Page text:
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Check which $a$ has a square root modulo $p$ for each $a$ and $p$ below:

$(a) a=3\space \text{and}\space p=11$

$(b) a=-1\space \text{and}\space p=59$

$(c) a=36\space \text{and}\space p=37$

I feel like this is extremely simple, but I'm having trouble understanding what is being asked. Could someone tell me how to solve one, or point me in the right direction, so I can edit this post and add some work.

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up vote 2 down vote accepted

Have you heard of the Legendre symbol? Looking at the Wikipedia article, we see there are two "definitions" and they happen to be equivalent. One is $$\left(\frac{a}{p}\right) = \begin{cases} 1 \text{ if $a$ is a quadratic residue modulo $p$ and $a \not\equiv 0\pmod{p}$} \\ -1 \text{ if $a$ is a quadratic non-residue modulo $p$}\\ 0 \text{ if } a \equiv 0 \pmod{p}. \end{cases} $$

and the other is

$$\left(\frac{a}{p}\right) \equiv a^{(p-1)/2}\ \pmod{ p}\;\;\text{ and } \left(\frac{a}{p}\right) \in \{-1,0,1\}.$$

where a quadratic residue is a number that has a square root. Since the two definitions are equivalent, you can use the second one to easily calculate things. For example,

$$3^{(11-1)/2} \equiv 3^5 \equiv 9 \cdot 9 \cdot 3 \equiv (-2)(-2)(3) \equiv 1 \mod 11$$

Thus, from the first definition, 3 is a quadratic residue mod 11. Or, 3 has a square root mod 11. If you just try a few values, you can find that $5^2 = 25 = 3 \mod 11$. You can always just square every number and see what you get. But, for example, are you going to want to square 0 through 36 and reduce those all mod 37 to see if 36 has a square root? Or, if your numbers were even bigger, would you want to do that? Probably not without a computer at least.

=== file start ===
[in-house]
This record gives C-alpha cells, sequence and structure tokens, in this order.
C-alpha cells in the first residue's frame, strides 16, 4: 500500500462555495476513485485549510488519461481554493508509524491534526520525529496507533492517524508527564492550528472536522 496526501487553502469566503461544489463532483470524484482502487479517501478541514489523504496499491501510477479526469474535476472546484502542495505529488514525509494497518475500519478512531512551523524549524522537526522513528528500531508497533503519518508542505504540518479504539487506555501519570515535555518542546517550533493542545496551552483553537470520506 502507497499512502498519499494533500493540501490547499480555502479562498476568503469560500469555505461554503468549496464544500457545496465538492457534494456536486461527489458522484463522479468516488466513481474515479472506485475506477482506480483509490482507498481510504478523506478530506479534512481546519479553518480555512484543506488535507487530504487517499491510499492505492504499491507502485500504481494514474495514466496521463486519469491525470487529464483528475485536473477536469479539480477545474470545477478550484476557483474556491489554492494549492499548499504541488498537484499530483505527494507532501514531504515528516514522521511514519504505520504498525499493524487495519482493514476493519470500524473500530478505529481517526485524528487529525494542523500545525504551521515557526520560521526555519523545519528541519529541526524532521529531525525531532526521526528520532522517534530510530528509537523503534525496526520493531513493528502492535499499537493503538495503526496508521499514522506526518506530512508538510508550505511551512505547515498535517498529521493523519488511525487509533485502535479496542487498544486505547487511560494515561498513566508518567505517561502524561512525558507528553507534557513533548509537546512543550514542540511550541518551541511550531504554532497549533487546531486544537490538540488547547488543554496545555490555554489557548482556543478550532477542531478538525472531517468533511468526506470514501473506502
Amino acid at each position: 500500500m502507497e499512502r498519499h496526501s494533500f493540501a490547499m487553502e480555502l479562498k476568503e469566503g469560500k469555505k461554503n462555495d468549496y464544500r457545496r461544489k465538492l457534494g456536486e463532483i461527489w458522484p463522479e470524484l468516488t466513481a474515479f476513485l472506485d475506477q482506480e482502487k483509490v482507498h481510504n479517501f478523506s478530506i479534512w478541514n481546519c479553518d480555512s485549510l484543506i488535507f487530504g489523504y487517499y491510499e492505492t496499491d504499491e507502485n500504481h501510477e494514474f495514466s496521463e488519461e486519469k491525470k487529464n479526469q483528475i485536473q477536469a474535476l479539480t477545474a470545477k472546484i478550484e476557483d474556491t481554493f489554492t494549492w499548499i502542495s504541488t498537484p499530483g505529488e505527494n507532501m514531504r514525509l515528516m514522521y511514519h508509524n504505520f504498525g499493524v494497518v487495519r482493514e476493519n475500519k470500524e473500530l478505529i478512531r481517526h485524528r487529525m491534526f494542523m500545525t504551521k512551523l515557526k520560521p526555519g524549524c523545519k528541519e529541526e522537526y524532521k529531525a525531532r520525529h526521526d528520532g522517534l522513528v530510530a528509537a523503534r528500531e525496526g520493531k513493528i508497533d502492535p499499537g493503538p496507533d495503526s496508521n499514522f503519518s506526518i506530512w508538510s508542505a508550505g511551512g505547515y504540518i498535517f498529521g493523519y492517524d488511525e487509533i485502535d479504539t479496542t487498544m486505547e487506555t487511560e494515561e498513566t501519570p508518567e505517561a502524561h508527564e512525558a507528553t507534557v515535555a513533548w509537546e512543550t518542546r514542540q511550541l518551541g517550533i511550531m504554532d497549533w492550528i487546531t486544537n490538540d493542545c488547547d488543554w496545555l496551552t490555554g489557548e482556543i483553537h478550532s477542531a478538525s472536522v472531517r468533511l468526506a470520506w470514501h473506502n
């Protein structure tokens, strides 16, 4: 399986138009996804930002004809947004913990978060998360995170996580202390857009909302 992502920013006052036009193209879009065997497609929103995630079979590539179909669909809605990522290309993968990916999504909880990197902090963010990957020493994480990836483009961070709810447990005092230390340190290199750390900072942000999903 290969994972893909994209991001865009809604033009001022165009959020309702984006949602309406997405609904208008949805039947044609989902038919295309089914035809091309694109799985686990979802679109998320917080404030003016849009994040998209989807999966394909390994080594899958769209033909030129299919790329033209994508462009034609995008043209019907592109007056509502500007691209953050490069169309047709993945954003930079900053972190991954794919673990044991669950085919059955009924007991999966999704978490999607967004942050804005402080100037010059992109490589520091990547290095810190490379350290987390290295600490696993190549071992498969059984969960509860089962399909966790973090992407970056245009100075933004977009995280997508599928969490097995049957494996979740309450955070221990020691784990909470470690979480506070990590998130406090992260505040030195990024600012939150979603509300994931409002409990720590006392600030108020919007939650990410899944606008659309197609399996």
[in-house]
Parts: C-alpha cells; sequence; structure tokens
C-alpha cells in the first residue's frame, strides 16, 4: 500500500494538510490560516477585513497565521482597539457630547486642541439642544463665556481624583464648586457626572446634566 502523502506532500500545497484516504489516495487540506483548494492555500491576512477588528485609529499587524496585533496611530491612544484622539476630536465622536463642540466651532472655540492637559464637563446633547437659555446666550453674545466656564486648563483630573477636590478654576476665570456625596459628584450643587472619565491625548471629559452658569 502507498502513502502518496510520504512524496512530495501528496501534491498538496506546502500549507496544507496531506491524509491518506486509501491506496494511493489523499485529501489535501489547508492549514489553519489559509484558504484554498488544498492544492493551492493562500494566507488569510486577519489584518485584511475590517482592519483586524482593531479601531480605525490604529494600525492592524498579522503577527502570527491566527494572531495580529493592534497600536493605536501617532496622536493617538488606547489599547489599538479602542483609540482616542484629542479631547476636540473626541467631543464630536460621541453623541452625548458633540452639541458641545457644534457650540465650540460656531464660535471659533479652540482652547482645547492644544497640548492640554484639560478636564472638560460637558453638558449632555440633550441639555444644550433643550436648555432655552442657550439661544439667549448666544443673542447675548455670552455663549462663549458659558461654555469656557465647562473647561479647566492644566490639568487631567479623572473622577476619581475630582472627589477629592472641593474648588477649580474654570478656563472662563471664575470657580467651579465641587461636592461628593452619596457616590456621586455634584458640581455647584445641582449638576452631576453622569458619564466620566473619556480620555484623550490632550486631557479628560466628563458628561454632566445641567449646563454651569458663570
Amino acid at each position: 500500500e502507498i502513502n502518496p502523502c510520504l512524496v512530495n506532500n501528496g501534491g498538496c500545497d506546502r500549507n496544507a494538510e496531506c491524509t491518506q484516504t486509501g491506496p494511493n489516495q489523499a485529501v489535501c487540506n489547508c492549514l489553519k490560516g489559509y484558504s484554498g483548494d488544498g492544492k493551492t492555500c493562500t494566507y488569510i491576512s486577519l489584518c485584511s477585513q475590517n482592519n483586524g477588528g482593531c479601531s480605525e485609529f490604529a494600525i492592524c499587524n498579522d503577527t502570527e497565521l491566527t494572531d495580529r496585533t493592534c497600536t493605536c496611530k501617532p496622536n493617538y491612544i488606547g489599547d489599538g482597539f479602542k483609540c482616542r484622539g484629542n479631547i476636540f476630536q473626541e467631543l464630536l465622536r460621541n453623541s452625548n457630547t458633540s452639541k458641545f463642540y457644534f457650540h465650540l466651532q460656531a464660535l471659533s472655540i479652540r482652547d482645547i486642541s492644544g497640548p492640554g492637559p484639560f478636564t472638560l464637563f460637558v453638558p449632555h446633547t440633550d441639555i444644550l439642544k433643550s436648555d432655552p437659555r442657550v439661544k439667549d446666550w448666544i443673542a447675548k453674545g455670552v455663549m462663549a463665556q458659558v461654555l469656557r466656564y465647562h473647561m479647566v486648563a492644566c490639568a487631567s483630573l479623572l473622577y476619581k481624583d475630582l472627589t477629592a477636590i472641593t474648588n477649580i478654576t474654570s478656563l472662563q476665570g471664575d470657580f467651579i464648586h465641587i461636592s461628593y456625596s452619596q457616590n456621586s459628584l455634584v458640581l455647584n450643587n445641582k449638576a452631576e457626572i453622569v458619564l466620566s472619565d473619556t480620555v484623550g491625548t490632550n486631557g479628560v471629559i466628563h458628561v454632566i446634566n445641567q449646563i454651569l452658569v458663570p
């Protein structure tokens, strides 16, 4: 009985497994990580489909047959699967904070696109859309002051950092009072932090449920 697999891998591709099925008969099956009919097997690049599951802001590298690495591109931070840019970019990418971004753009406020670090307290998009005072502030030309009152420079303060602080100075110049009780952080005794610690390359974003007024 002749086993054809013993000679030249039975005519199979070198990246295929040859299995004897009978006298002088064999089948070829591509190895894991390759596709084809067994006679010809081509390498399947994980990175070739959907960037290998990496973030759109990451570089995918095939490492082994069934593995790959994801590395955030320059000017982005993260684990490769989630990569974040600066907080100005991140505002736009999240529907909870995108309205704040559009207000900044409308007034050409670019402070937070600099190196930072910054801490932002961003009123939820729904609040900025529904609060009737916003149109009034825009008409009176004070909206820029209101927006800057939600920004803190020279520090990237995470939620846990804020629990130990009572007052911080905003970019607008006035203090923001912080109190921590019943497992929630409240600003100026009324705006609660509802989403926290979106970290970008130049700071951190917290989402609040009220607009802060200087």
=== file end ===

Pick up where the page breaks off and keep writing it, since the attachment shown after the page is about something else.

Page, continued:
You can also read down further in that article, including quadratic reciprocity, to see another way to calculate these which might be easier when your numbers get big.

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As $59\equiv-1\pmod 4,-1$ is not a quadratic residue of $59$ unlike $37\equiv 1\pmod 4$ using Euler's Criteria.

Clearly,$36=6^2$ So, $(\pm 6)^2 \equiv 36\equiv -1\pmod {37}$

We need to find $x^2\equiv a=3\pmod {11}$.

As $11$ is too small,we can directly try to find $x$ instead of using Euler's Criteria.

$(\pm 1)^2\equiv 1, (\pm 2)^2\equiv 4,(\pm 4)^2\equiv 9, (\pm 4)^2=16\equiv 5,(\pm 5)^2=25\equiv 3\pmod {11}$

So, $(\pm 5)^2 \equiv 3\pmod {11}$

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